Painting the metamorphosis

Spring has arrived and we have welcomed the season with our study of insects and more specifically, butterflies and hornworms.  We received live Painted Lady caterpillars and hornworms and have been eagerly watching them grow and change.  The children were delighted to see each caterpillar climbing to the top of the observation jar, preparing to transform into a chrysalis. Once the chrysalis’ were made, the children shrieked with delight, “They made a chrysalis!  Soon they will be butterflies!”  Once the butterflies emerge from the chrysalis we will find a nice spot to release them.  We have been discussing that this process of change is called metamorphosis and we have compared the process to that of frogs, ladybugs, ants, and of course, our live hornworms.  The children documented the butterfly metamorphosis by drawing and painting it with watercolors.  Many students have also recorded their observations of our specimens in their science journals.  We have discussed that butterflies are symmetrical, and to highlight this concept we have been creating butterflies with drops of paint on paper, which is then folded in half to imprint the same design on both sides.

Holding our hornworm

Our study of the hornworms is especially exciting because they grow so much during their time in the classroom.  We are also able to handle the hornworms, which is very fun for the children.  As we observe the hornworm we notice its parts; head, thorax, abdomen, legs, and spiracles.  We use these terms throughout our discussions of these creatures to help the children learn, “Oh, I can feel the spiracles attaching to my hand.”  Part of our responsibility as hornworm caregivers, is to keep their jar clean, which requires regular cleanings and removing of their frass balls, or excrement, by the adults.   You can imagine the comments and faces the children make when they observe those cleanings!  Students love gathering around in a circle and taking the hornworms out to see how much they’ve grown and to hold them.  The children understand how gentle and still they need to be when we are handling the hornworms.

Our display of the butterfly metamorphosis

In Geography we have journeyed to South America.  We are learning about the animals found in South America, and the various countries in the continent, which we see in our puzzle maps.  If you have any artifacts, pictures, or experiences you would be willing to share with the class, please let me know.  This study will lead to learning about volcanoes, since the western side of the continent belongs to the “ring of fire”.  We will also learn about Brazilian artist, Romero Britto and his use of bright colors and bold patterns in his art.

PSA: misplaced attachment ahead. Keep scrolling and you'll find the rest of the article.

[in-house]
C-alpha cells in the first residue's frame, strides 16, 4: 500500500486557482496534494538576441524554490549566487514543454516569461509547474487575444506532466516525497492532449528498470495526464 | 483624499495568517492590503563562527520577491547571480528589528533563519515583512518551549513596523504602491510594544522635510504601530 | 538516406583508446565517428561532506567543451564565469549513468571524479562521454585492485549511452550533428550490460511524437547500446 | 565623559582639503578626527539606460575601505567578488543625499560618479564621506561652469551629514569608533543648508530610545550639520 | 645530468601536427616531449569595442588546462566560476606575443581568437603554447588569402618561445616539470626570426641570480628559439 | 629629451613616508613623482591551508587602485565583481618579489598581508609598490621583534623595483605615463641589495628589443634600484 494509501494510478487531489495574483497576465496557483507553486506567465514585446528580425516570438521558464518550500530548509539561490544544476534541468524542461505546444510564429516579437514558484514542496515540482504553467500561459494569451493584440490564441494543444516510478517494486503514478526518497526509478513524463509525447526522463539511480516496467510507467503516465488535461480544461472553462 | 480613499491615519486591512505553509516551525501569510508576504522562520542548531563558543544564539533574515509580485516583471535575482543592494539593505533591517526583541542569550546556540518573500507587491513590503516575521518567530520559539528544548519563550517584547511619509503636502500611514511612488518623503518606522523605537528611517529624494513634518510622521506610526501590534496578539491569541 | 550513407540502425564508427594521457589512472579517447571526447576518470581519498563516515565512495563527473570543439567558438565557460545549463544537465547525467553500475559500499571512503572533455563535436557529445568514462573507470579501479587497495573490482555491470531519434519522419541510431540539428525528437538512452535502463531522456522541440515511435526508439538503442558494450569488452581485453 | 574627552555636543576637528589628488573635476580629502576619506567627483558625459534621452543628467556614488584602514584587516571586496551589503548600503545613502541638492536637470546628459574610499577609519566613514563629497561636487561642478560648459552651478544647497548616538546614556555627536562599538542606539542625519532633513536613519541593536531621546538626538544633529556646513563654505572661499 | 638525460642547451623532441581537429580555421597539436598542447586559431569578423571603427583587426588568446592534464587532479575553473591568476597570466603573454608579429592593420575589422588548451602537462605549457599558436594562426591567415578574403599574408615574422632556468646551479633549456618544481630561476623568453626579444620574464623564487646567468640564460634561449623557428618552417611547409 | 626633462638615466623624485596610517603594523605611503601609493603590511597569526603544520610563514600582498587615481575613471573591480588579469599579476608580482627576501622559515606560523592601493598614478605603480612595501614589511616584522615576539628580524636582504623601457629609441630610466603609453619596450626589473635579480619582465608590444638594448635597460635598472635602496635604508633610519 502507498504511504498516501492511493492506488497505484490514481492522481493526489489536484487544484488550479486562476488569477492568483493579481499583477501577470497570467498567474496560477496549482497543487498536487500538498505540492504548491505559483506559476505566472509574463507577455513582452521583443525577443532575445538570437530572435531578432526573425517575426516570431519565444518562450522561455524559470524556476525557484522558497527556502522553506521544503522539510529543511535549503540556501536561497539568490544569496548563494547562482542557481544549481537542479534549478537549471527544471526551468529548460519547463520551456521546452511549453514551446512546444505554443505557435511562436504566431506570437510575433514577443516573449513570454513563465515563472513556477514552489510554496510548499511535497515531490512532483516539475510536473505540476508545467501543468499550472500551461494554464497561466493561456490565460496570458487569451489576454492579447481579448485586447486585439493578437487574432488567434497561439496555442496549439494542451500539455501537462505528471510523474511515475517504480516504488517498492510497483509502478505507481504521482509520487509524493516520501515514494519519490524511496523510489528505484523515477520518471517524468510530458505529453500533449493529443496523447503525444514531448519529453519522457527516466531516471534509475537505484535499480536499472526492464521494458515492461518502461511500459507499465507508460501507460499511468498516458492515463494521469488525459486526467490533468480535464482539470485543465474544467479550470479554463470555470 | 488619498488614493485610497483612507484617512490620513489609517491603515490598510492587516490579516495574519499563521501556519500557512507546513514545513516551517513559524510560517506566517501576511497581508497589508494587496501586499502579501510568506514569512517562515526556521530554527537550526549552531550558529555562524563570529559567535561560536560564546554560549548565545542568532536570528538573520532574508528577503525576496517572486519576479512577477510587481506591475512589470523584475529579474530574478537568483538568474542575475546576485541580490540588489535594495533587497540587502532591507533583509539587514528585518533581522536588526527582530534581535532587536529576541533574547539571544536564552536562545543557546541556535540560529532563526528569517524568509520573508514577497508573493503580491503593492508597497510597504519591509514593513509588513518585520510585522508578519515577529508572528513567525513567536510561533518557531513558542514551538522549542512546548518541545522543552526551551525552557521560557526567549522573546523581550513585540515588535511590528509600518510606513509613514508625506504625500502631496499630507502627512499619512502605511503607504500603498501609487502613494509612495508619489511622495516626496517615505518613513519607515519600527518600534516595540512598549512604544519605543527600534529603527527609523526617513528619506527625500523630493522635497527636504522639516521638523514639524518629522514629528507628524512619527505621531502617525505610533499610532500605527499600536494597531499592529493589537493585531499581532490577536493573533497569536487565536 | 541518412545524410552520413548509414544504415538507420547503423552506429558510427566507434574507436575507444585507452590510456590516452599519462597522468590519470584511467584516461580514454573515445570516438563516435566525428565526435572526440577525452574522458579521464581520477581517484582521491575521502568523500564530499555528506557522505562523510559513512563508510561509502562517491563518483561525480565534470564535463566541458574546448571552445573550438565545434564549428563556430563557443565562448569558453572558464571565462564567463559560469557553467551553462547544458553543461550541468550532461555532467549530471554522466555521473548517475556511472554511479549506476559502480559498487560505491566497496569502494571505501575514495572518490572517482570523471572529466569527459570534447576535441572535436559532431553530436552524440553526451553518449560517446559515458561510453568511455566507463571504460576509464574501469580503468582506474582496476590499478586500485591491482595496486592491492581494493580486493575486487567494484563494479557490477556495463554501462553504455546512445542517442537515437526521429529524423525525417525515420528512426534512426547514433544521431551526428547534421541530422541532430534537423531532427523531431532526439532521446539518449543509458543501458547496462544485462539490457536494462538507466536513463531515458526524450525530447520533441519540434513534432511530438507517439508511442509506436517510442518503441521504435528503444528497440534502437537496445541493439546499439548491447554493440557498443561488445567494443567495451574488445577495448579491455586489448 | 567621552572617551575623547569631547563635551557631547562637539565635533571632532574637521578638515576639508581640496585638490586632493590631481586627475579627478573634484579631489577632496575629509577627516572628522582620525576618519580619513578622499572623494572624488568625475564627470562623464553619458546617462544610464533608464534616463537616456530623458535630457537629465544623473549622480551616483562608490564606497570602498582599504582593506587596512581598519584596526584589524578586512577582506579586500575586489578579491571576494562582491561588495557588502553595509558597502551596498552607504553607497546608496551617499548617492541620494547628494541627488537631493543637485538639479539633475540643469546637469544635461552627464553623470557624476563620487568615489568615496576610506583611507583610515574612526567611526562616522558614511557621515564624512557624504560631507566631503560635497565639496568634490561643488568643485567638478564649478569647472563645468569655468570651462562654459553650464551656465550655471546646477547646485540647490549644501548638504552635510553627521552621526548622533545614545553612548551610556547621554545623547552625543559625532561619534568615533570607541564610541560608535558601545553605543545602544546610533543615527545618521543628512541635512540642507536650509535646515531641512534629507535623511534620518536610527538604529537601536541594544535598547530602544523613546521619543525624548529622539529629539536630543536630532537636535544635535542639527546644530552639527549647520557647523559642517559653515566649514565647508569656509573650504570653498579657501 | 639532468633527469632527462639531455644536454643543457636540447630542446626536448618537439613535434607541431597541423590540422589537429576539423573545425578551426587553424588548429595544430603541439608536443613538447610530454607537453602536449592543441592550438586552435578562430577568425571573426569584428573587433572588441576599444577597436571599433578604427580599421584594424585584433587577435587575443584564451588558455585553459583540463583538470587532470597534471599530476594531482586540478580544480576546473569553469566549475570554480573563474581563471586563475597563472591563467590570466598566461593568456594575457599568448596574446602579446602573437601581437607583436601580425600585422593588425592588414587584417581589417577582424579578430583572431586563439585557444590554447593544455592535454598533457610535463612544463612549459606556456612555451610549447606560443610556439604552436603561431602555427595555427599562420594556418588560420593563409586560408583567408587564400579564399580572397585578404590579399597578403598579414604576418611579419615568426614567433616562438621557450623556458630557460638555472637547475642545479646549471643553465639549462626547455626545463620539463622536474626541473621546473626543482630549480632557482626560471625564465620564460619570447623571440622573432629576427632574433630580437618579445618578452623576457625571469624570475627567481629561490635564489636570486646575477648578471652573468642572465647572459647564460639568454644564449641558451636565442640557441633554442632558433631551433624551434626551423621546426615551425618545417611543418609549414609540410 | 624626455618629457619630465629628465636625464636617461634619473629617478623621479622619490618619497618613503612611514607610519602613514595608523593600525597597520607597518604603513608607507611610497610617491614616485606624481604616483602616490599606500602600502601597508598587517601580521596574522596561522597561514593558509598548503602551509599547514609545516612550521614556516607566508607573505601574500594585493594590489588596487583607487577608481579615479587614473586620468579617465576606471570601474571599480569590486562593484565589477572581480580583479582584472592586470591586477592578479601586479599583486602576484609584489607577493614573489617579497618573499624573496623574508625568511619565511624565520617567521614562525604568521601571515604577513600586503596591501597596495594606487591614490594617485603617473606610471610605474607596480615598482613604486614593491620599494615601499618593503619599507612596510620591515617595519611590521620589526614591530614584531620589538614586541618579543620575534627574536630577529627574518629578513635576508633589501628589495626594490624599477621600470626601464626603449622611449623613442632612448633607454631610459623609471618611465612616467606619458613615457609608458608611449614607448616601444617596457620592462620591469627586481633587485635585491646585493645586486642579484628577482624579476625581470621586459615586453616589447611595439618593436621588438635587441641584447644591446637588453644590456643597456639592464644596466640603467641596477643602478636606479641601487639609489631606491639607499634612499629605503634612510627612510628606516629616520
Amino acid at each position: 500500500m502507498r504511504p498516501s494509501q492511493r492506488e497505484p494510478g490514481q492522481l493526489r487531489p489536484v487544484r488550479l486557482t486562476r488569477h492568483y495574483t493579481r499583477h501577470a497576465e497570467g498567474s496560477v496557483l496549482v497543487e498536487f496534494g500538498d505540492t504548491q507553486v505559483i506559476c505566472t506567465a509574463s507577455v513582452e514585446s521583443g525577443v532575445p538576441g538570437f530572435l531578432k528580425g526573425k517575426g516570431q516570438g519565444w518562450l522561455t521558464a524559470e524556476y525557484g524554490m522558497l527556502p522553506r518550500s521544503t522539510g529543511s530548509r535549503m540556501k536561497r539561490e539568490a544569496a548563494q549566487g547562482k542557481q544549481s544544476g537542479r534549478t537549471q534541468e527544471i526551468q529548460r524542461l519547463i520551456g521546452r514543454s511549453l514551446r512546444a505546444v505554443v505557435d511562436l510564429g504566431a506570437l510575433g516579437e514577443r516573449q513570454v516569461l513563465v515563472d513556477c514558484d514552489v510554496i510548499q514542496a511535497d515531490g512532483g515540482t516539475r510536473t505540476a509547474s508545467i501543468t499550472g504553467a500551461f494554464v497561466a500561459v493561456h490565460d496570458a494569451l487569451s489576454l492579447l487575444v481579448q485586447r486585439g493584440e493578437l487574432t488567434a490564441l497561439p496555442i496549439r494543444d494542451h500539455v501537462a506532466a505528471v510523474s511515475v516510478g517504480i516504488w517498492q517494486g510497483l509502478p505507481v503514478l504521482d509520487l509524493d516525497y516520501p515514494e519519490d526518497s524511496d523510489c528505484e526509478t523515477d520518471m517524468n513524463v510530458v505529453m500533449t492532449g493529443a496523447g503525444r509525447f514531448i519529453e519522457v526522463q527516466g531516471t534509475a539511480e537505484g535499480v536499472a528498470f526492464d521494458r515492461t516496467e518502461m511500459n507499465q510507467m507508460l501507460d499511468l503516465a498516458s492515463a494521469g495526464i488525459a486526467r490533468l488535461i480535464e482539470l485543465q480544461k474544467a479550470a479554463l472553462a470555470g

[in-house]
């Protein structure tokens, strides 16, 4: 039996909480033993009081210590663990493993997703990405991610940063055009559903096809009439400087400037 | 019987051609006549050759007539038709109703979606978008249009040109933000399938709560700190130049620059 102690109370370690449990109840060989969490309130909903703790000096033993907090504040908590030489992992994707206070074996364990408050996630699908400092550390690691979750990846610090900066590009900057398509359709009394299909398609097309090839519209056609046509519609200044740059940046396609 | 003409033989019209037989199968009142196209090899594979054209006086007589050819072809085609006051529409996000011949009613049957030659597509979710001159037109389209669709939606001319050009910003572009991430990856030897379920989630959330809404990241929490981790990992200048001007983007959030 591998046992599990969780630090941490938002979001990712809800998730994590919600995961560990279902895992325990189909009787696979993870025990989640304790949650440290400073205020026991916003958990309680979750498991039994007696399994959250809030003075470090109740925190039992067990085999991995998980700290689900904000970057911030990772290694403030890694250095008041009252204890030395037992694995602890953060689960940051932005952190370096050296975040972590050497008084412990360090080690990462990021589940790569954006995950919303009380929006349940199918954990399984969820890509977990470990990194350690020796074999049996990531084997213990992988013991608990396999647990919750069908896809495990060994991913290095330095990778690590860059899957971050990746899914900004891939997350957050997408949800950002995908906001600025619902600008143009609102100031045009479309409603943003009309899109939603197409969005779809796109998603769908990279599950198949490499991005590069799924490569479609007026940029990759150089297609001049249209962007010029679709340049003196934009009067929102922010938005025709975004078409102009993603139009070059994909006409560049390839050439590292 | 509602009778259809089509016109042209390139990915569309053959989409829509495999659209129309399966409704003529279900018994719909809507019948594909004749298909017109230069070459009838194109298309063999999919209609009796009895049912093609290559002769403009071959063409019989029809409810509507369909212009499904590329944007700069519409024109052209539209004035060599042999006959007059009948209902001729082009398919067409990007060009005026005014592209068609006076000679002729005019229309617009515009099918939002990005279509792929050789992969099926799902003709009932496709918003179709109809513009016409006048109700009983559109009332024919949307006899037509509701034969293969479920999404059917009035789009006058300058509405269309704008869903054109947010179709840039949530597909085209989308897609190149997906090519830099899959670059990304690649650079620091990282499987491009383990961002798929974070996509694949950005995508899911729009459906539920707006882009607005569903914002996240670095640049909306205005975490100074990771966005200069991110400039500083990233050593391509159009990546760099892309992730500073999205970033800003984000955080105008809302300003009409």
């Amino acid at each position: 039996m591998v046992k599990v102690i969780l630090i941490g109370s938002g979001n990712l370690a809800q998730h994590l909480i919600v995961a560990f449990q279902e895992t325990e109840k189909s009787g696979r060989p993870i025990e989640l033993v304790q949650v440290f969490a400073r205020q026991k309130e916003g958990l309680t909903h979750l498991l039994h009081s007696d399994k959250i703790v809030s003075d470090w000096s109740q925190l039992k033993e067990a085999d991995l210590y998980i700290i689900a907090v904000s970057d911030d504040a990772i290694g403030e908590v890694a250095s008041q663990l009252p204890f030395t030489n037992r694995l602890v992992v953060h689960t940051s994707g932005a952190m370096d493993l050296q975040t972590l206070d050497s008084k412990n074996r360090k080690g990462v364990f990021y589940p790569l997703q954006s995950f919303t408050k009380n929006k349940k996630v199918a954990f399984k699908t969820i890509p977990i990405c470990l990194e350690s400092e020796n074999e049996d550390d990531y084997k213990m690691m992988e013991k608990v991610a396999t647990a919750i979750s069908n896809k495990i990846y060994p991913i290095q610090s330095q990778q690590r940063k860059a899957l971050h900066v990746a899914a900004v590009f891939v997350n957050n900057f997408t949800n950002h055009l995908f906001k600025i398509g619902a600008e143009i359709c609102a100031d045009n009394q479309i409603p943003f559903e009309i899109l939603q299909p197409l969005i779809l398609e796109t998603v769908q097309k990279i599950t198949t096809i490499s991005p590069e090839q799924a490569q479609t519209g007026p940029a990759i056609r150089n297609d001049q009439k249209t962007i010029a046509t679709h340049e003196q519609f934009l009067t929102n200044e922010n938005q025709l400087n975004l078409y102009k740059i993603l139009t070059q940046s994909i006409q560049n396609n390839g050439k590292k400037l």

Of course a big highlight of the month was attending the American Montessori Society’s national conference in D.C.  Each day of the conference was packed with activities, including school visits, workshops, mentoring, and keynote speakers. We had the opportunity to visit Franklin Montessori School in Rockville, Maryland.  School visits are always helpful in getting new ideas and observing new ways of doing things.  The workshops attended included topics such as Orton-Gillingham and Montessori, which provided me with wonderful strategies to use in our classroom to supplement the traditional Montessori method of language instruction.  Math workshops gave me new insights into the traditional math activities and ways to encourage further exploration of the works, therefor creating a deeper understanding of math concepts for the child.  Another fun workshop was “Montessori and Movement,” which discussed the importance of all kinds of movement opportunities within the classroom.  For example, rather than simply fetching a puzzle piece from one side of the mat and placing it on a puzzle, why not separate the pieces to the other side of the room and have the child get on all fours and push each piece on a paper plate over to the puzzle?  Now there’s an extra challenge!  I was inspired by the words of Pedro Nogeura, one of our keynote speakers, who discussed the importance of quality early childhood education and the impact such education can make on society.  With so much inspiration and ideas, I was thrilled to return to the classroom, ready to implement new strategies with a renewed appreciation for this amazing Montessori philosophy.  I am so deeply grateful to our wonderful community and school board for recognizing the importance of this incredible opportunity and enabling us to attend.  

Upcoming Events:

The SMS Tag Sale Saturday, April 6 at 8 am at Margaret and Barry Johnson’s house 1230 Yorkshire Rd.  Are you able to volunteer? Sign up here. Please invite others who would be interested in clothes and items for younger children.  

The Five Love Languages with author Dr. Gary Chapman @7pm April 24 in Home Moravian Church Sanctuary. This event is co-sponsored by Salem Montessori School and the Shaffner Fund of Home Moravian Church and is free and open to the public.